HIST 2301.165

U.S. History Since 1877

Fall 2009 — MWF 1:00–1:50 — HH150

Prof. Mark Stoll

135 Holden Hall

Telephone: 742-3744

Office hours: Monday 10:30-12:30 & by appointment

Course Website: http://courses.ttu.edu/mstoll/           E-mail: mark.stoll@ttu.edu


This course surveys the history of the United States from Reconstruction to the present. It focuses on the major social, intellectual, political, cultural, and religious trends and events that shaped the American nation.


Exams: There will be three in-class midterm exams and a cumulative final. These tests will consist of short-answer, objective, and essay questions that will require a firm and accurate knowledge of the facts and the ability to analyze, synthesize, and evaluate information. Exam questions will be drawn from assigned reading, lectures, and other class materials.


Reading: The required books for the course are:

·         Hugh Brogan, The Penguin History of the USA, 2nd ed.

·         Erik Larson, The Devil in the White City: Murder, Magic, and Madness at the Fair That Changed America

·         Adam Cohen, Nothing to Fear: FDR's Inner Circle and the Hundred Days That Created Modern America

·         Robert Stone, Prime Green: Remembering the Sixties

·         Jim Mann, The Rebellion of Ronald Reagan: A History of the End of the Cold War


Grading: In the calculation of students’ final grades, the three midterm exams count 22% each, and the final 34% of the final grade


Attendance and make-up policy: Class attendance is required. Roll will be taken each class. Each absence over two causes the final grade to drop 1 point. Students with a perfect attendance record receive a bonus of 3 points on their final grade average. Students who miss exams may make them up. Students must take any make-up work on the last day of classes. It is the students’ responsibility to arrange their schedules to accommodate this, since there will be no exceptions. It is undoubtedly in students’ interest to take exams on the date they are scheduled.


Map quiz: As Peter Heylyn noted in 1652, “Historie without Geographie like a dead carkasse hath neither life nor motion at all.” Nineteenth-century historian Jules Michelet agreed: “Without a geographical basis, the people, the makers of history, seem to be walking on air, as in those Chinese pictures where the ground is wanting.” Because geography shapes and influences history, students must know the basic facts of U.S. geography.  All students will be required to pass a map quiz.  This test will require students to locate, on an outline map of the U.S., 20 of the features named on the following list.  A passing score is 80%.  The test will be taken on an outline map on Monday, September 14. Students will have opportunities to retake the map quiz if they fail, but must pass by October 9. Students must be able to locate the following on an outline map:

All 50 states by name

Appalachian Mountains

Washington, D.C.


Rocky Mountains

New York City


Sierra Nevada


Pacific Ocean

Cascade Range


Gulf of Mexico

All 5 Great Lakes by name


Atlantic Ocean

Great Salt Lake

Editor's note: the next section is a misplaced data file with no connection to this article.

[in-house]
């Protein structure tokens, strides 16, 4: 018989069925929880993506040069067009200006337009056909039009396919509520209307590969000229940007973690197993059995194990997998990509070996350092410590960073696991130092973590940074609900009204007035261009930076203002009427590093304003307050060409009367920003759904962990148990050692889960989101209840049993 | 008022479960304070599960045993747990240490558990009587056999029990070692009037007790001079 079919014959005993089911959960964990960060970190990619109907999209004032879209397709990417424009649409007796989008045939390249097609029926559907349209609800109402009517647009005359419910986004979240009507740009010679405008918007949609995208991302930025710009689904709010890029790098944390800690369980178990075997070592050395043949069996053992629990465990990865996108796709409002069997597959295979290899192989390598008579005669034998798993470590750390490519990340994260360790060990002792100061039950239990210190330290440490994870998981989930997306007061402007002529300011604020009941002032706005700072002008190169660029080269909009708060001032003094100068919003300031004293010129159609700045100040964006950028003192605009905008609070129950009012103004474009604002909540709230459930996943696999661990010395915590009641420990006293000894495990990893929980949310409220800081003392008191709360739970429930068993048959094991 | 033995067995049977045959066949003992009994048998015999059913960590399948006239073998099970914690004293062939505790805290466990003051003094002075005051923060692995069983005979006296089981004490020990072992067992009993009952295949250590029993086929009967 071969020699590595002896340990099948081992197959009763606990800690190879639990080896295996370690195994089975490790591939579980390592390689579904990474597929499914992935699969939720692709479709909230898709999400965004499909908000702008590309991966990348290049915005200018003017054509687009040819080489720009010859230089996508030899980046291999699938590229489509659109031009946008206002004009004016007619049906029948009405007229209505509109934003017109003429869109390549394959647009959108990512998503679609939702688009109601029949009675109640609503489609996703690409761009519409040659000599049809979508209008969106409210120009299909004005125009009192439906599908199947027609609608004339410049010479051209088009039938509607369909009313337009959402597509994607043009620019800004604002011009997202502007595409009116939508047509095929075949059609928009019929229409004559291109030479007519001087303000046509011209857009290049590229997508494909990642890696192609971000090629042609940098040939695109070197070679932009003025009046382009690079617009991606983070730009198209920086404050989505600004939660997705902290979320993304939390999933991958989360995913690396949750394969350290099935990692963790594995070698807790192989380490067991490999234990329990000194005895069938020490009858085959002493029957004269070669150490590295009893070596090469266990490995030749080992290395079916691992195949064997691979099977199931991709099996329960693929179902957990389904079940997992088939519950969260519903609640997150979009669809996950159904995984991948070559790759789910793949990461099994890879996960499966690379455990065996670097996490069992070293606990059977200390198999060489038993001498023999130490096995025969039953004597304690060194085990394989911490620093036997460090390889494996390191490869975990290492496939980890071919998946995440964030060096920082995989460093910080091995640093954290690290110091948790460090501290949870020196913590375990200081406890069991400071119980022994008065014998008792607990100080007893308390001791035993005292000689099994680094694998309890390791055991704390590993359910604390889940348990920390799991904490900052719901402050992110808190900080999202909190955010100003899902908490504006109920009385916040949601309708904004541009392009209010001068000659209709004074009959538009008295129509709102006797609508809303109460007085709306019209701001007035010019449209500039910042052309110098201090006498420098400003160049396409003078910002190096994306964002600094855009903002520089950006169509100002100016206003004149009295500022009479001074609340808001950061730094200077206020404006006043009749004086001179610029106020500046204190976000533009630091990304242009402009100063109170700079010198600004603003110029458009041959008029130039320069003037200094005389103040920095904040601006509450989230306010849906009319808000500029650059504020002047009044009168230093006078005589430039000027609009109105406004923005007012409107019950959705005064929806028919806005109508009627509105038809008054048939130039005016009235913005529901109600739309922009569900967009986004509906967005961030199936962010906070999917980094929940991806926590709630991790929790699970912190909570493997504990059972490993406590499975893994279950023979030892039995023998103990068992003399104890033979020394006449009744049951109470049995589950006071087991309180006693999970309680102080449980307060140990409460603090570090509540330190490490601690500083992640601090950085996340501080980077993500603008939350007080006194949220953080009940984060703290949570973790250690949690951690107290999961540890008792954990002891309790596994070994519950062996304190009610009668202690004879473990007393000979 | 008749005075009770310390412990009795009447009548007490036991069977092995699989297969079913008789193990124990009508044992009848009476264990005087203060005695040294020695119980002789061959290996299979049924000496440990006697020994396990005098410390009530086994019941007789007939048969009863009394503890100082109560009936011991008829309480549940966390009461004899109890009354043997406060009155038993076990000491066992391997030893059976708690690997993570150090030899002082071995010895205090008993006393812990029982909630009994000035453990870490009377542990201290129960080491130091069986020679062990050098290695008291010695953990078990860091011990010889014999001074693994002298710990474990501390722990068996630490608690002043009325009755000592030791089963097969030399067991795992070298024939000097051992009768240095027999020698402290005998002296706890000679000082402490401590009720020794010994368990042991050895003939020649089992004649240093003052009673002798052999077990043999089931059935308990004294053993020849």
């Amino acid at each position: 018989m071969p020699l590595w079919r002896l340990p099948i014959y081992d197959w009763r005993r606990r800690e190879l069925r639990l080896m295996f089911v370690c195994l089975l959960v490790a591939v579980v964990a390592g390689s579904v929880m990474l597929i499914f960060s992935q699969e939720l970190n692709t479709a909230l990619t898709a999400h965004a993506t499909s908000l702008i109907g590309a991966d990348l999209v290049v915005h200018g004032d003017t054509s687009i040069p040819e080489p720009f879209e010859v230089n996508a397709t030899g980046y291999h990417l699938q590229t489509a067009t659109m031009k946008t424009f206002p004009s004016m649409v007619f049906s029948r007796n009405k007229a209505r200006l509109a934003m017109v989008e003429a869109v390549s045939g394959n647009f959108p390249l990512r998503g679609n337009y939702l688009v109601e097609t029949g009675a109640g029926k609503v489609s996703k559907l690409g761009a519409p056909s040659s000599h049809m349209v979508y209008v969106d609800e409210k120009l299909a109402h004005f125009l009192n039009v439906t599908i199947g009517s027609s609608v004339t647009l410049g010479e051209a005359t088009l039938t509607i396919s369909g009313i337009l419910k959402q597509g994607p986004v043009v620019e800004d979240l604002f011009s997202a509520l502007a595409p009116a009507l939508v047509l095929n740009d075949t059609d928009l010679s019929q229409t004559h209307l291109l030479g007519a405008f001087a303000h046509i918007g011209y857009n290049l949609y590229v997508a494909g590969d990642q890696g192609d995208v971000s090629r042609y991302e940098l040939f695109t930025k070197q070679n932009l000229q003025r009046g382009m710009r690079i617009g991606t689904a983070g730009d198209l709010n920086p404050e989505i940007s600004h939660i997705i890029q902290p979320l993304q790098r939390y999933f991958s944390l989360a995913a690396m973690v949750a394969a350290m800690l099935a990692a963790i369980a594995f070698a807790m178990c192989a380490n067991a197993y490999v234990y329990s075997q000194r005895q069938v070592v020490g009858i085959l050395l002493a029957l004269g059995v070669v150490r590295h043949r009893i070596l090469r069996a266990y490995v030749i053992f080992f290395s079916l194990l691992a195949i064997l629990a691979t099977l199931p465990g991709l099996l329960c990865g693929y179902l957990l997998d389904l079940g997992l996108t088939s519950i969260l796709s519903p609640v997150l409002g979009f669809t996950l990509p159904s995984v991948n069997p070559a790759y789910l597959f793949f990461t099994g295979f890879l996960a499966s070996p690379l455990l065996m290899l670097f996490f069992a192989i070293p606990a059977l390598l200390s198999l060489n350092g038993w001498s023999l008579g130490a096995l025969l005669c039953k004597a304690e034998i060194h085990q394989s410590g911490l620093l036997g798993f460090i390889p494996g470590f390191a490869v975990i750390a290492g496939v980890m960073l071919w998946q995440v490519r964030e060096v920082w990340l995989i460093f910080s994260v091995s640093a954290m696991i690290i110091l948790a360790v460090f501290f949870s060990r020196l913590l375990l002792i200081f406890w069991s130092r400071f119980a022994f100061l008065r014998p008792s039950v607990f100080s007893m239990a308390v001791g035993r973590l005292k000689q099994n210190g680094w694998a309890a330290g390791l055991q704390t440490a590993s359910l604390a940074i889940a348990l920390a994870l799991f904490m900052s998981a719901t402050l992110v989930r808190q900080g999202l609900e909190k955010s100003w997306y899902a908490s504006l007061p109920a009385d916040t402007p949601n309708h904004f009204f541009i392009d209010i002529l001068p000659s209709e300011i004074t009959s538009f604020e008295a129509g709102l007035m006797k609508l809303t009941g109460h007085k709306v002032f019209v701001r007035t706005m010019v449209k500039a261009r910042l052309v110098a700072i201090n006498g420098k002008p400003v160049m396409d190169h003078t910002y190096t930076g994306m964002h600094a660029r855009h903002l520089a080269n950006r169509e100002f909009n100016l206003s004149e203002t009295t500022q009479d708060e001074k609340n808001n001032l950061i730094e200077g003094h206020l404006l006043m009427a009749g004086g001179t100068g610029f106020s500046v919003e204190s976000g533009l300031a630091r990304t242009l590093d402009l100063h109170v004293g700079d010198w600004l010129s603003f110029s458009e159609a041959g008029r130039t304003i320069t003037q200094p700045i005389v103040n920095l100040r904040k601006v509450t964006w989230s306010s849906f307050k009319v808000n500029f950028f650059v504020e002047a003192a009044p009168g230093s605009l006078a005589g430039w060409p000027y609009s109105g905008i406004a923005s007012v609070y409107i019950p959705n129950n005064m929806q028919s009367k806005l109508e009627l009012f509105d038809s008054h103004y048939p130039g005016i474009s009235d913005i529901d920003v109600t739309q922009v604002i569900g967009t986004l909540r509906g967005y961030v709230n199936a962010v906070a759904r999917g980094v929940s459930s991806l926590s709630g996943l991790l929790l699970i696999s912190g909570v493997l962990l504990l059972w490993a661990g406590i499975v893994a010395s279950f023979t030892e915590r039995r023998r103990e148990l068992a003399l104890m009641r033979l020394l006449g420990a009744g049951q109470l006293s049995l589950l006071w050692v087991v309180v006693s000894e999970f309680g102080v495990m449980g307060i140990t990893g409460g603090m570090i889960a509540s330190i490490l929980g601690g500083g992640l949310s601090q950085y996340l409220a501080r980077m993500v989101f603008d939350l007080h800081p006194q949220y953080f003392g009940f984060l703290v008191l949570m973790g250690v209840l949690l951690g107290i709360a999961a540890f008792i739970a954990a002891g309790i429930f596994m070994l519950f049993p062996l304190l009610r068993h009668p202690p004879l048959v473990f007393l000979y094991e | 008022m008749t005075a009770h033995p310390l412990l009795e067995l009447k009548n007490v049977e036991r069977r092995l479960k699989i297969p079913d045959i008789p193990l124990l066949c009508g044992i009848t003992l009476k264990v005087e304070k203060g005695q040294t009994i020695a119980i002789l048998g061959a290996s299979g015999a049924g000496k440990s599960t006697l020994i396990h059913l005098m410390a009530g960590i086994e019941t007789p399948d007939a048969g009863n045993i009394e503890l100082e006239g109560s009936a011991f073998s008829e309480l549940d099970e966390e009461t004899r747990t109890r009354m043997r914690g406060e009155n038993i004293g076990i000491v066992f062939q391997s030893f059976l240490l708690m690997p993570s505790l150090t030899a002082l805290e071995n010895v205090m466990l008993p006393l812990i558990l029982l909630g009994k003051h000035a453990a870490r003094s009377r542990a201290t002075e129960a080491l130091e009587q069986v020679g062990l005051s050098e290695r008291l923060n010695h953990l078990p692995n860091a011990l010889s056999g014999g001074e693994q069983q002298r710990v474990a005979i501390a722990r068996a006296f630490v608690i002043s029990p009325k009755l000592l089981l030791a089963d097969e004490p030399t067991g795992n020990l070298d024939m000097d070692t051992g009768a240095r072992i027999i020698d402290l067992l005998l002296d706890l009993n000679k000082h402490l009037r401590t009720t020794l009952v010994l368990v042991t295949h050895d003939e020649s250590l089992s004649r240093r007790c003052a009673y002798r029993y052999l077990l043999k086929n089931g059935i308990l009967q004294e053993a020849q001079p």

St. Lawrence River

Puget Sound

New Orleans

Hudson River

Great Basin

St. Louis

Ohio River

Great Plains


Mississippi River

Chesapeake Bay

Santa Fe

Missouri River

Florida Keys

Salt Lake City

Columbia River

Cape Cod

Los Angeles

Colorado River (AZ, etc.)

Cape Canaveral

San Francisco

Rio Grande

Long Island


For purposes of study and convenience, a blank map like the one used for the test is attached to the syllabus and is also available online if you wish to print out more copies. CLICK HERE FOR A BLANK MAP.

Note: These geographical features can be found on most maps and atlases. The political and physical maps of the United States in the on-line Encyclopaedia Britannica (available from the Texas Tech Library Website [select “Databases”]) contain almost all of them. Search for “United States” and click on “Maps.” You might also try Google Maps and similar sites for any you have trouble finding.


Reading: By the first exam, read Brogan, chapters 17–18, and all of Larson.

8/28     Introduction

8/31     1876: State of the Union

9/2       Indians, Ranchers, and Farmers

9/4       Indians, Ranchers, and Farmers, cont.

9/7       Labor Day—No Class

9/9       Rise of American industrial power

9/11     American workers and the challenge of the working class

9/14     Map Quiz! Immigrants arrive in huge numbers

9/16     America becomes an urban nation

9/18     America becomes an urban nation, cont.

9/21     Victorian America

9/23     EXAM 1

Reading: By the second exam, read Brogan, chapters 19–22, and all of Cohen.

9/25     The election of 1896

9/28     War and empire

9/30     Progressivism, and Theodore Roosevelt

10/2     Taft, and the Election of 1912

10/5     Wilson's Progressivism (cont.), and The Great War

10/7     Red Scare and the Politics of “Normalcy”

10/9     The “Roaring Twenties”

10/12   Fall Break—No Class

10/14   Herbert Hoover and the Crash

10/16   Franklin Delano Roosevelt and the New Deal

10/19   EXAM 2

Reading: By the third exam, read Brogan, chapters 23–25, and all of Stone.

10/21   The Waning of the New Deal

10/23   Depression-era America

10/26   Road to war

10/28   World War II

10/30   World War II

11/2     The 1940s and the Cold War

11/4     America in the 1950s

11/6     Suburbia and its Discontents (cont.)

11/9     The Civil Rights movement

11/11   EXAM 3

Reading: By the final exam, read Brogan, chapters 26–27, and all of Mann.

11/13   Kennedy

11/16   The early Sixties

11/18   Johnson and the Great Society

11/20   The late Sixties

11/23   Dreams of a better world

11/25–27         Thanksgiving Break—No class

11/30   Vietnam, Violence, and Assassinations

12/2     The rise and fall of Nixon

12/4     Ford and the early 1970s

12/7     Carter and the late 1970s

12/9     The “Reagan Revolution”

12/15   Tuesday, 1:30 p.m.–4:00 p.m. FINAL EXAM